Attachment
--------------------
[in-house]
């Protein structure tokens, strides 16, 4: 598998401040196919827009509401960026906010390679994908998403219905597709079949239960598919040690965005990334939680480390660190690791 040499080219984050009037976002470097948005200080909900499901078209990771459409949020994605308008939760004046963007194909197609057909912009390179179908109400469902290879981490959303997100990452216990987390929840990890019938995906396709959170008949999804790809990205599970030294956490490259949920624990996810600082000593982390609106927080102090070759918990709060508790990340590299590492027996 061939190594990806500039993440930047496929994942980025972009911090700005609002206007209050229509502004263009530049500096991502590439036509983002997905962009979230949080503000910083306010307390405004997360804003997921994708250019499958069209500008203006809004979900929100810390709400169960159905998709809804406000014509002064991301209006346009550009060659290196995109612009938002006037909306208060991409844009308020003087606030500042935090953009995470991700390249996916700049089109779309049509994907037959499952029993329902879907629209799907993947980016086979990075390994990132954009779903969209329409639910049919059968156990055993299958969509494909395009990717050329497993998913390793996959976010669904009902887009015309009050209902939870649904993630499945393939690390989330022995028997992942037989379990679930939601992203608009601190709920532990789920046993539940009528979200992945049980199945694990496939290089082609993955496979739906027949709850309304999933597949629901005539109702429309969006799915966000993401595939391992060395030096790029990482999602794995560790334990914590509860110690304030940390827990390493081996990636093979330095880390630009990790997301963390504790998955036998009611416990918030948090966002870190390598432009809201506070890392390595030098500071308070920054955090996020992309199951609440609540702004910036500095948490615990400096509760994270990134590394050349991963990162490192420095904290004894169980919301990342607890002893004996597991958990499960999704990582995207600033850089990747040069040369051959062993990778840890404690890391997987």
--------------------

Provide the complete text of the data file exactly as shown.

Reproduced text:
[in-house]
């Protein structure tokens, strides 16, 4: 598998401040196919827009509401960026906010390679994908998403219905597709079949239960598919040690965005990334939680480390660190690791 040499080219984050009037976002470097948005200080909900499901078209990771459409949020994605308008939760004046963007194909197609057909912009390179179908109400469902290879981490959303997100990452216990987390929840990890019938995906396709959170008949999804790809990205599970030294956490490259949920624990996810600082000593982390609106927080102090070759918990709060508790990340590299590492027996 061939190594990806500039993440930047496929994942980025972009911090700005609002206007209050229509502004263009530049500096991502590439036509983002997905962009979230949080503000910083306010307390405004997360804003997921994708250019499958069209500008203006809004979900929100810390709400169960159905998709809804406000014509002064991301209006346009550009060659290196995109612009938002006037909306208060991409844009308020003087606030500042935090953009995470991700390249996916700049089109779309049509994907037959499952029993329902879907629209799907993947980016086979990075390994990132954009779903969209329409639910049919059968156990055993299958969509494909395009990717050329497993998913390793996959976010669904009902887009015309009050209902939870649904993630499945393939690390989330022995028997992942037989379990679930939601992203608009601190709920532990789920046993539940009528979200992945049980199945694990496939290089082609993955496979739906027949709850309304999933597949629901005539109702429309969006799915966000993401595939391992060395030096790029990482999602794995560790334990914590509860110690304030940390827990390493081996990636093979330095880390630009990790997301963390504790998955036998009611416990918030948090966002870190390598432009809201506070890392390595030098500071308070920054955090996020992309199951609440609540702004910036500095948490615990400096509760994270990134590394050349991963990162490192420095904290004894169980919301990342607890002893004996597991958990499960999704990582995207600033850089990747040069040369051959062993990778840890404690890391997987």